Spirit: Stallion of the Cimarron
Entertainment: +3 1/2
Acceptability: +2 1/2

Matt Damon voices the narration in DreamWorks new animated film that shows the West before the turn of the 1900's, from a horses point of view. As an eagle majestically soars through pristine mountains, over beautiful sparkling rivers and races with buffalo, it ends up gliding over a beautiful palomino mare in labor. She raises her head and snickers when Spirit, a beautiful, buckskin-colored colt, is born. Spirit and his mother quickly join their herd of wild mustang horses, romping through snow, galloping through water, nipping and kicking through pastures of thick grass. As he grows, Spirit becomes the leader of the Cimarron herd, bravely protecting the mares and foals. One day, from a great distance, a new smell catches the stallions attention. His curiosity wins out and, against the wishes of the mares, he investigates the strange odor. The smell is man, and soon, after a wild chase, Spirit finds ropes around his neck. Led captive to a cavalry fort, he feels cruelly treated, but he gives as good as he gets, biting, kicking and charging the men. At the fort, he meets Little Creek, a young Lakota Indian brave. The gentle and kind Little Creek helps Spirit make a daring escape, with soldiers guns blazing after them. But Little Creek and Spirit do not enjoy their freedom long. The soldiers attack the Lakota camp, and in the process Spirits girl friend Rain, Little Creeks paint mare, is mortally wounded. Re-captured, Spirit is taken to a railroad camp where hes forced to help haul a huge locomotive up a steep grade. But remembering his herd, Spirit once again devises a plan to escape. Balanced with a thought-revealing soundtrack, SPIRIT: STALLION OF THE CIMARRON is a treat for ages 6 and up.

Much of the film is primarily visual, with Spirits thoughts indicated by gestures or expressed in the limited narration and beautiful music. Although no swear words are heard, the cowboys stop just short of using offensive words. The underlying themes focus on, remembering who you are and the importance of freedom. To accent Spirits unconquered heart, the music states You are a soldier in a battle fighting to be free. Curiosity proves to be a trap for Spirit. But the film also touches on some darker elements of white mans expansion into the West as the soldiers seem somewhat vicious dealing with Spirit and Little Creeks people. When the Calvary tries to break the headstrong horse, they tie him to a post and leave him without food and water for three days. After Little Creek is captured, they do the same to him. As soldiers try to ride Spirit, they use crops and spurs. Young viewers especially may be upset when Rain is shot, and Little Creek tenderly comforts the wounded animal. The action, as the train engine tumbles through buildings and explodes, endangering Spirit, is extremely intense for younger viewers. However, SPIRIT: STALLION OF THE CIMARRON is a highly entertaining story set in a historical context, that could spark some excellent dialogue between parents and children.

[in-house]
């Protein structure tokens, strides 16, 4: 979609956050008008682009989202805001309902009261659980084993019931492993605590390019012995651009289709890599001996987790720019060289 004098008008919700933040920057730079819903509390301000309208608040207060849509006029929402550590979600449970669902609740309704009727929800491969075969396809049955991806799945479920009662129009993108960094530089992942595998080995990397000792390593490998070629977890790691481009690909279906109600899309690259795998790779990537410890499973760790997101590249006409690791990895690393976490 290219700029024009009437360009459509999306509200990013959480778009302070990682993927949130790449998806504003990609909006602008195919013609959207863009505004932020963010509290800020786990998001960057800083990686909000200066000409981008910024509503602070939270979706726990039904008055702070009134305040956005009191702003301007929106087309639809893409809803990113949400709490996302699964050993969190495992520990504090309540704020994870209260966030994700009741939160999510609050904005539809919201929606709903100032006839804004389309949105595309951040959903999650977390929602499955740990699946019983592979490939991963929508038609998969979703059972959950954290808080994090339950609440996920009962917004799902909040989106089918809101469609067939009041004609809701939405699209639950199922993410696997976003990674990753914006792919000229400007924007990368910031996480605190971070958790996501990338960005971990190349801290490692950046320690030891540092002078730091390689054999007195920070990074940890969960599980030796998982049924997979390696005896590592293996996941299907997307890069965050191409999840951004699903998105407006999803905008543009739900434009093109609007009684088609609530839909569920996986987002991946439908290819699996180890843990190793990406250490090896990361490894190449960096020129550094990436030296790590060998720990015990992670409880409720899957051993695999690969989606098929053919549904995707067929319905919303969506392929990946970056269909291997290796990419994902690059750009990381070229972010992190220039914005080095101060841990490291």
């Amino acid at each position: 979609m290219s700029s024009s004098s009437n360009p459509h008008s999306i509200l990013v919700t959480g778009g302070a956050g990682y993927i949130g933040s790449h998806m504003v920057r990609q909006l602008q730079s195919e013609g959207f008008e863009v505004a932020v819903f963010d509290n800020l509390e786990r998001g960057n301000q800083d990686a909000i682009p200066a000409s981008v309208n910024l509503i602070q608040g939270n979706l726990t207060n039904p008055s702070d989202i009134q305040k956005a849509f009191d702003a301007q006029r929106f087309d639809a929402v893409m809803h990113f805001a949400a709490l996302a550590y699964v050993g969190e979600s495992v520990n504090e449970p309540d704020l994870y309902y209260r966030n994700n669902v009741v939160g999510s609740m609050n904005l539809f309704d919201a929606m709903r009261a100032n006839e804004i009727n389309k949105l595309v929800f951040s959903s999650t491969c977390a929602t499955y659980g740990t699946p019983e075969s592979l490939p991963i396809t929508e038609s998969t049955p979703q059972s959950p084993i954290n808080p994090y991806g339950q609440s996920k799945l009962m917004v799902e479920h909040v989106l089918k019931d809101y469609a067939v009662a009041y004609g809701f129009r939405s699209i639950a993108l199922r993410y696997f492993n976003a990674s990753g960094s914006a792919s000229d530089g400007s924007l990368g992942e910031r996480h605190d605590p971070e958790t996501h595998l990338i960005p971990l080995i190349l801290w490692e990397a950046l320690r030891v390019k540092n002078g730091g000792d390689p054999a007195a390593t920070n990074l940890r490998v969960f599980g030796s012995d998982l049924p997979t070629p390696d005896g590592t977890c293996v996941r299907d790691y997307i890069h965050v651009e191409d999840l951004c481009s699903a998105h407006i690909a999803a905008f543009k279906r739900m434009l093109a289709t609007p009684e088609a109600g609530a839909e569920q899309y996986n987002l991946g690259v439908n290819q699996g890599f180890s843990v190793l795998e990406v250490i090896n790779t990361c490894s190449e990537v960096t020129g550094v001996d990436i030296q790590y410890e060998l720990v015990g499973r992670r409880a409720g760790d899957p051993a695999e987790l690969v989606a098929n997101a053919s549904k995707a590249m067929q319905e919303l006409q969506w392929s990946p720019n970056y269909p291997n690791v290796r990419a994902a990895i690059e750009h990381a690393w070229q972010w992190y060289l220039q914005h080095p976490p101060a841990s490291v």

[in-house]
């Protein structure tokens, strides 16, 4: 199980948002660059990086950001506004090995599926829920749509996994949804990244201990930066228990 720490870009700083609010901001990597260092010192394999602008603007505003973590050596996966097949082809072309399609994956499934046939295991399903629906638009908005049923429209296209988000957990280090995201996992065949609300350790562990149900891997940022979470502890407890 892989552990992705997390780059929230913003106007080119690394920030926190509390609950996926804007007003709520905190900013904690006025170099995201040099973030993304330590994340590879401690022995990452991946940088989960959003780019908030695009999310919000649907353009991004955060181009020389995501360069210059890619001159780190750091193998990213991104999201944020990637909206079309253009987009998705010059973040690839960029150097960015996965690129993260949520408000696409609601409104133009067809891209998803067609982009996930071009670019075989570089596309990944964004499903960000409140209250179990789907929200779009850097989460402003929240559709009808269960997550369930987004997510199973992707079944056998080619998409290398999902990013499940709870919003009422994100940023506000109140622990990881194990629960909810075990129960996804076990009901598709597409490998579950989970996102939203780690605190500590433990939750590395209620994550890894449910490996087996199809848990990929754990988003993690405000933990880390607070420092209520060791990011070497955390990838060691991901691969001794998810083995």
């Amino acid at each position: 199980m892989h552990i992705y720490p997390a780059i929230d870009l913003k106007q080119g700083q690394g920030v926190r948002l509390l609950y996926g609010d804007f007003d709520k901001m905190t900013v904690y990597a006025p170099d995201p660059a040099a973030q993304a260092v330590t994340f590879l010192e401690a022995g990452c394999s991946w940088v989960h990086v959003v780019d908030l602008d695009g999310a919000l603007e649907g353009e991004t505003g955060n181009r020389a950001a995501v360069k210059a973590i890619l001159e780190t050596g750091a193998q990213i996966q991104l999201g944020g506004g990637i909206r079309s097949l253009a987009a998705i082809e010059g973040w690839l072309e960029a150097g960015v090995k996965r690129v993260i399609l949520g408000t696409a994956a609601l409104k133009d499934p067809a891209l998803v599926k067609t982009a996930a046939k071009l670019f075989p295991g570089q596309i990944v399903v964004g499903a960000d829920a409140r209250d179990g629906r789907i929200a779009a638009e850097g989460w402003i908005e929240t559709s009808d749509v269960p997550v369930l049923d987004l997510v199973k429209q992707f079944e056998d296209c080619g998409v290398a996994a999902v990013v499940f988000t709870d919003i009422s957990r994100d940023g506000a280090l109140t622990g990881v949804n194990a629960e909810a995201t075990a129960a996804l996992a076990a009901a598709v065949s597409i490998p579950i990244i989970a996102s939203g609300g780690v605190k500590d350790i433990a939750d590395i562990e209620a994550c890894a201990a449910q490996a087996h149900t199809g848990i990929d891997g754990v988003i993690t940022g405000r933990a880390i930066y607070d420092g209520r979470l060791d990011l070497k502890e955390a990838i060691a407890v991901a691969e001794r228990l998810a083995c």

Preview Reviewer: Theresa Zumwalt
Distributor: DreamWorks SKG, 1000 Flower St., Glendale, CA 91201

Crude Language: None, but implied when mens comments cut short 'What the ...,' 'Son-of-a-...'
Obscene Language: None
Profanity: None
Violence: Many times Moderate (Intense action scenes - mountain lion fights stallion, soldiers attempt to ride Spirit using spurs and whip, guns fired at people and animals, train falls down a mountain and explodes)
Sexual Intercourse: None
Nudity: None
Homosexual Conduct: None
Sexually Suggestive Action/Dialog: None
Drug Abuse: None
Other: Colt shown nursing from mother
Running Time: 82 minutes
Intended Audience: Age 6 and older

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